In several prospective cohort studies, increased consumption of vegetables was associated with reduced risk of type 2 DM.810 In a randomized trial of 577 people with impaired glucose tolerance who were followed up for 6 years in Da-Qing, China, those assigned to a diet with more vegetables had a 24% lower incidence of type 2 DM than the control group.11 This study, however, did not directly assess the efficacy of β-carotene in the prevention of type 2 DM. Although rich in β-carotene, vegetables have numerous other carotenoids that could affect risk of DM.

In conclusion, β-carotene supplementation had no effect on the risk of type 2 DM in this randomized trial of 12 years' duration. The results of our study, however, should not be interpreted as completely refuting the findings of observational studies that increased intake of vegetables that are rich in carotenoids and other antioxidants may decrease the risk of type 2 DM. Our trial could not exclude the possibility that some carotenoids or other nutrients other than β-carotene are responsible for the observed association. Other antioxidants such as vitamin E may play a role in the prevention of type 2 DM, but their efficacy still needs to be evaluated in randomized trials.

Paolisso G, D'Amore A, Di Maro G.  et al.  Evidence for a relationship between free radicals and insulin action in the elderly.  Metabolism.1993;42:659-663.
Golay A, Felber J. Evolution from obesity to diabetes.  Diabet Metab.1994;20:3-14.
Oberley LW. Free radicals and diabetes.  Free Radic Biol Med.1988;5:113-124.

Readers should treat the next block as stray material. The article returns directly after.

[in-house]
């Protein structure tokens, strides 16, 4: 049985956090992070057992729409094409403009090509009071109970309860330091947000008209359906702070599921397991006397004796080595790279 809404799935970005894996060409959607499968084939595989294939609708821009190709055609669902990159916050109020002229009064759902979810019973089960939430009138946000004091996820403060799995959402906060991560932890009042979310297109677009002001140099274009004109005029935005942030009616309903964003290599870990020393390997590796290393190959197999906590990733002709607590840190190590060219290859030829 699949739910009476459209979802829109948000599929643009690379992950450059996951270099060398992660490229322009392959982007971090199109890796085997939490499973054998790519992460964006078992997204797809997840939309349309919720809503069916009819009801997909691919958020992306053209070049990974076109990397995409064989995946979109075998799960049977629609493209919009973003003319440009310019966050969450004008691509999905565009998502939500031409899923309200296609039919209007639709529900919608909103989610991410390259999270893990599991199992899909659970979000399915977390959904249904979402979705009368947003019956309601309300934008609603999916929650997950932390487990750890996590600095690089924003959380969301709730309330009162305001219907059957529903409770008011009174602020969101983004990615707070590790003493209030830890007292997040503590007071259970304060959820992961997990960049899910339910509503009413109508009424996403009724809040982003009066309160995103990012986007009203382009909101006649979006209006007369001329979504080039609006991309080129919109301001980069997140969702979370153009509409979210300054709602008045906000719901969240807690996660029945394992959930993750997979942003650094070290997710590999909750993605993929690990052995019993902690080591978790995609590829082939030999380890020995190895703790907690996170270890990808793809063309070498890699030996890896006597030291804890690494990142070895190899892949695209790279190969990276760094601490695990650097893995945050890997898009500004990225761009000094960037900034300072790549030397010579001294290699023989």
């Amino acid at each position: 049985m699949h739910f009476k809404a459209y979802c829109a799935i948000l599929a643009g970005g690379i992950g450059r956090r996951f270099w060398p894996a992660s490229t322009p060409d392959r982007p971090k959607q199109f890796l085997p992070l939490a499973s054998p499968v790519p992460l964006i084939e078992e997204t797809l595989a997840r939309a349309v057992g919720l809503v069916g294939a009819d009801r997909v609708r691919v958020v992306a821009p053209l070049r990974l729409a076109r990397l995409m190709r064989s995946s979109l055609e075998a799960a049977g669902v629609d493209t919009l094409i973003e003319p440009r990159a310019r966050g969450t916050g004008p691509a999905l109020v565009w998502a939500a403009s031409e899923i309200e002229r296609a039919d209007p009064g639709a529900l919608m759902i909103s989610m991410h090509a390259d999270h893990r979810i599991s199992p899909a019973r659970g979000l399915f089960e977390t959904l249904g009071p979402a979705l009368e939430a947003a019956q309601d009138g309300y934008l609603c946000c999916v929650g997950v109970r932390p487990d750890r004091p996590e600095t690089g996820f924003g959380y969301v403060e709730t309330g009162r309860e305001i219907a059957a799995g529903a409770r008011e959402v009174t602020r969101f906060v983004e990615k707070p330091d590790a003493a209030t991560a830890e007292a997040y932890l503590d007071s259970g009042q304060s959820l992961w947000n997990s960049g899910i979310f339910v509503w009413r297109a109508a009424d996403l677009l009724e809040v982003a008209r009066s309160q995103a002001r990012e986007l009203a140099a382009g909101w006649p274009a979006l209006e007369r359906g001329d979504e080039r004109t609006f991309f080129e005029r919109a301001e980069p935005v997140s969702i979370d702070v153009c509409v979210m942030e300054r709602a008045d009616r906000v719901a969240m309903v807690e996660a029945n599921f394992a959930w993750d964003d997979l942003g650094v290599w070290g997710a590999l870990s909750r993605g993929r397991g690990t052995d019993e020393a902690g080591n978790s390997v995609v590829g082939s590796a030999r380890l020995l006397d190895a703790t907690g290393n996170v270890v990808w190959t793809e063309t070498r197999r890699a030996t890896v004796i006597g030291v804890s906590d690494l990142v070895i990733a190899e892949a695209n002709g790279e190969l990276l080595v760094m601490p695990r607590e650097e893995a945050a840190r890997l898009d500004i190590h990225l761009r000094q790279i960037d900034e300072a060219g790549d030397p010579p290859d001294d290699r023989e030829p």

Krinsky NI. Actions of carotenoids in biological systems.  Ann Rev Nutr.1993;13:561-587.
Burton GW, Ingold KU. Beta-carotene: an unusual type of lipid antioxidant.  Science.1984;224:569-573.
Paolisso D, D'Amore A, Ceriello A, Varrichio M, D'Onofrio F. Pharmacologic doses of vitamin E improve insulin action in healthy subjects and non-insulin-dependent diabetic patients.  Am J Clin Nutr.1993;57:650-656.
Ford ES, Will JC, Bowman BA, Narayan KM. Diabetes mellitus and serum carotenoids: findings from the Third National Health and Nutrition Examination Survey.  Am J Epidemiol.1999;149:168-176.
Colditz G, Manson J, Stampfer M, Rosner B, Willett W, Speizer F. Diet and risk of clinical diabetes in women.  Am J Clin Nutr.1992;55:1018-1023.
Feskens EJ, Virtanen SM, Rasanen L.  et al.  Dietary factors determining diabetes and impaired glucose tolerance.  Diabetes Care.1995;18:1104-1112.
Snowdon DA, Phillips RL. Does a vegetarian diet reduce the occurrence of diabetes?  Am J Public Health.1985;75:507-512.